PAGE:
Sunday, August 29, 2010


For our second anniversary, back in 1994, I surprised Audrey with a trip to the Banff Springs Hotel. It was still a CP hotel at the time and had a ridiculous "bed & breakfast" promotion that meant even I could afford a night there. We fully expected to be shuttled off to one of the much more recent annex wings and crammed into a shoebox room, which was fine, as we could still explore this majestic edifice in our sock feet as registered guests, but they magnanimously upgraded our rooms so we could look out our window and see the pine boughs piled over the statue of Van Horne in lieu of a Christmas tree. We supped at the Banff Grizzly House and ate all manner of exotic fare, and had a tremendous time, despite Audrey's suffering a terrible cold, and watched a candlelight Christmas parade through the halls of the hotel.

And that was pretty much the last time we were in Banff until last week.

The Banff Springs is now a Fairmont Hotel, and there are four of us now instead of two. We pitched our tent at Tunnel Mountain, in an RV spot, as I need electricity to power my CPAP machine. Power placement also necessitated my purchasing an 82' extension cord, but other than that, no complaints about our lodging. Well, maybe one: since we had to improvise a tent site in the trees next to an RV pull through, the ground was not particularly level, which usually left the four of us stacked to the starboard side of the tent come morning, which was not very restful. Still, sleep was had, despite the fact that it went as low as 3 degrees above zero one chilly evening. I will take cold weather over hot any time while camping, and it only rained once while we were there.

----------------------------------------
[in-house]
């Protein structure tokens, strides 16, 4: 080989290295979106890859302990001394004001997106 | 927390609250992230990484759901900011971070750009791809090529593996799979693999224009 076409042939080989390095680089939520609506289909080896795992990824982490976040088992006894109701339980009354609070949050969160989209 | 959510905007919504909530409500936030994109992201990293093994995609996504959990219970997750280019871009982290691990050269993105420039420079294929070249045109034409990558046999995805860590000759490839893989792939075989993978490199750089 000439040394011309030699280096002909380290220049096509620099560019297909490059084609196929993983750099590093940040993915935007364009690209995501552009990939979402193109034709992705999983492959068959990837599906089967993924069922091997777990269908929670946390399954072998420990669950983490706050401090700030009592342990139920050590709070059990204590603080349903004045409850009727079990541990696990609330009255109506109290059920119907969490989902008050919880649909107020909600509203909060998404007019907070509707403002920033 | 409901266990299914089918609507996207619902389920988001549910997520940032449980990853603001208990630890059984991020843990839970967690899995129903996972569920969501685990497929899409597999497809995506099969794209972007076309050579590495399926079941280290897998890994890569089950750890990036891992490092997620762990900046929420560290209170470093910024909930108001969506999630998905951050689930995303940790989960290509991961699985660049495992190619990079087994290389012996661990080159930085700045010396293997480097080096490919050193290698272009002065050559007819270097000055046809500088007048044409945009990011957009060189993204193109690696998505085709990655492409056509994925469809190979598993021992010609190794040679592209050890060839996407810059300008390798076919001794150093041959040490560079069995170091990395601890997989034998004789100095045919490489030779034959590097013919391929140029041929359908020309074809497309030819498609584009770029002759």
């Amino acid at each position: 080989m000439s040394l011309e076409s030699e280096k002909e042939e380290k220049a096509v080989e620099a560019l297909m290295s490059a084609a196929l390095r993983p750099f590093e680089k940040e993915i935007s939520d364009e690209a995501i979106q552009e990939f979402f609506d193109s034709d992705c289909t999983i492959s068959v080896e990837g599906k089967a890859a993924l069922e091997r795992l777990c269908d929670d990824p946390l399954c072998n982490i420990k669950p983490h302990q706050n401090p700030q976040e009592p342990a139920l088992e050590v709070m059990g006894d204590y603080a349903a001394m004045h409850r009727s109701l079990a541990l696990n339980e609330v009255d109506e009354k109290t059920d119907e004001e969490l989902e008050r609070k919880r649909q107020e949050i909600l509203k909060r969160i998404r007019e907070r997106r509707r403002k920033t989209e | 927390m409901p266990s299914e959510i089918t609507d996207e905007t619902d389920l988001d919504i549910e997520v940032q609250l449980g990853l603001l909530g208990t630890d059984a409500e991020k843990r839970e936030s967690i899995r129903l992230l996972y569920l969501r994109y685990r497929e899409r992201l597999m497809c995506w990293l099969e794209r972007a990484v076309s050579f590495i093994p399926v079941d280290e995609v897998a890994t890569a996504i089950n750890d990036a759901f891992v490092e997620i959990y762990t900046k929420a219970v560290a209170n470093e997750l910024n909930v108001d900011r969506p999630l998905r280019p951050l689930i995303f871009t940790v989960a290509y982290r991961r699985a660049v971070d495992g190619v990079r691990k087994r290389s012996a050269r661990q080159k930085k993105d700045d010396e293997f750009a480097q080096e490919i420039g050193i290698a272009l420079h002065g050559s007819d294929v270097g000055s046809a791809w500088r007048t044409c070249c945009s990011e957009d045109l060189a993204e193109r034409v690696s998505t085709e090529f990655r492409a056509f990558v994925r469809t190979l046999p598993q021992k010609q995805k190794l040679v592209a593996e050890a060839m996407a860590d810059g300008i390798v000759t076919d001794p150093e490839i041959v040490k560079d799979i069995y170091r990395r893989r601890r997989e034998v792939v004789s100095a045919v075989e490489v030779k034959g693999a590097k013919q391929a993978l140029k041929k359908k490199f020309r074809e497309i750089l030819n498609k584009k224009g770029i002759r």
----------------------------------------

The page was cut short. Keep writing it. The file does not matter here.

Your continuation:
Mornings would usually see me up first, cooking breakfast on the Coleman stove because i) someone had to do it, ii) it's not like I could go back to sleep once I had gotten up to perform my ablutions anyways and iii) the stove provided a measure of warmth.

I have always preferred Jasper to Banff; the more northern town feels just a bit more rough hewn and authentic, while I feel Banff striving for some measure of cosmopolitan compromise between art galleries and ski shops in order to accommodate commuter tourists from Calgary. The townsite was incredibly busy on Sunday, despite the rain, so we toured the main street and went to the Whyte Museum to see their exhibit, Grizzly!, which was excellent. The girls most enjoyed the pictures from the park's earliest days featuring clueless tourists feeding bears by hand (or by mouth in once case).

Souvenir shopping can be fun enough, but it doesn't take too long to realize that there are only about 5 distinct stores on the whole strip and the remainder are variations on a fairly tired theme. Still, a store called Rock, Paper, Silver had a ton of interesting fossils and the like, including a fossilized cave bear skeleton in the front window, and I would recommend checking them out if you get the opportunity.

The Fenlands Trail is right next to the Trans-Canada Highway, but I was still impressed with the girls for not freaking out in a dark forest at night, even while inspecting an aspen tree for the claw marks of a bear.

We went to the Cascade Gardens behind the Park Administration Building for the first time ever and were all suitably impressed since we were there at pretty much the peak time for the 60,000 annuals planted throughout.